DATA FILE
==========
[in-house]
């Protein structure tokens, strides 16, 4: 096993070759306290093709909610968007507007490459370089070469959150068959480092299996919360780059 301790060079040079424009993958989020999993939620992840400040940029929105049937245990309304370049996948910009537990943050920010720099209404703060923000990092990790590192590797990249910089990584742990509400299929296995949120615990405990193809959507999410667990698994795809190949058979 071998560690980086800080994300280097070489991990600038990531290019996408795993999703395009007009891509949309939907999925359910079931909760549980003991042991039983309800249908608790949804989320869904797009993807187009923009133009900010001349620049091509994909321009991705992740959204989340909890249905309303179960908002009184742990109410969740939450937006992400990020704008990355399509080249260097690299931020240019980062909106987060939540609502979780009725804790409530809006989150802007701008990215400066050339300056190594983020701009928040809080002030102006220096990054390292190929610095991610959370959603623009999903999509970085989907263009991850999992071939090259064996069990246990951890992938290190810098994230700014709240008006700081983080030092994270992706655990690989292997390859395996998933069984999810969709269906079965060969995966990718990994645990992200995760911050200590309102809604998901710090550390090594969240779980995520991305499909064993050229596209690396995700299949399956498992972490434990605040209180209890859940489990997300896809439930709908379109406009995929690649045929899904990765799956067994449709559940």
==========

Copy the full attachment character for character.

[in-house]
């Protein structure tokens, strides 16, 4: 096993070759306290093709909610968007507007490459370089070469959150068959480092299996919360780059 301790060079040079424009993958989020999993939620992840400040940029929105049937245990309304370049996948910009537990943050920010720099209404703060923000990092990790590192590797990249910089990584742990509400299929296995949120615990405990193809959507999410667990698994795809190949058979 071998560690980086800080994300280097070489991990600038990531290019996408795993999703395009007009891509949309939907999925359910079931909760549980003991042991039983309800249908608790949804989320869904797009993807187009923009133009900010001349620049091509994909321009991705992740959204989340909890249905309303179960908002009184742990109410969740939450937006992400990020704008990355399509080249260097690299931020240019980062909106987060939540609502979780009725804790409530809006989150802007701008990215400066050339300056190594983020701009928040809080002030102006220096990054390292190929610095991610959370959603623009999903999509970085989907263009991850999992071939090259064996069990246990951890992938290190810098994230700014709240008006700081983080030092994270992706655990690989292997390859395996998933069984999810969709269906079965060969995966990718990994645990992200995760911050200590309102809604998901710090550390090594969240779980995520991305499909064993050229596209690396995700299949399956498992972490434990605040209180209890859940489990997300896809439930709908379109406009995929690649045929899904990765799956067994449709559940």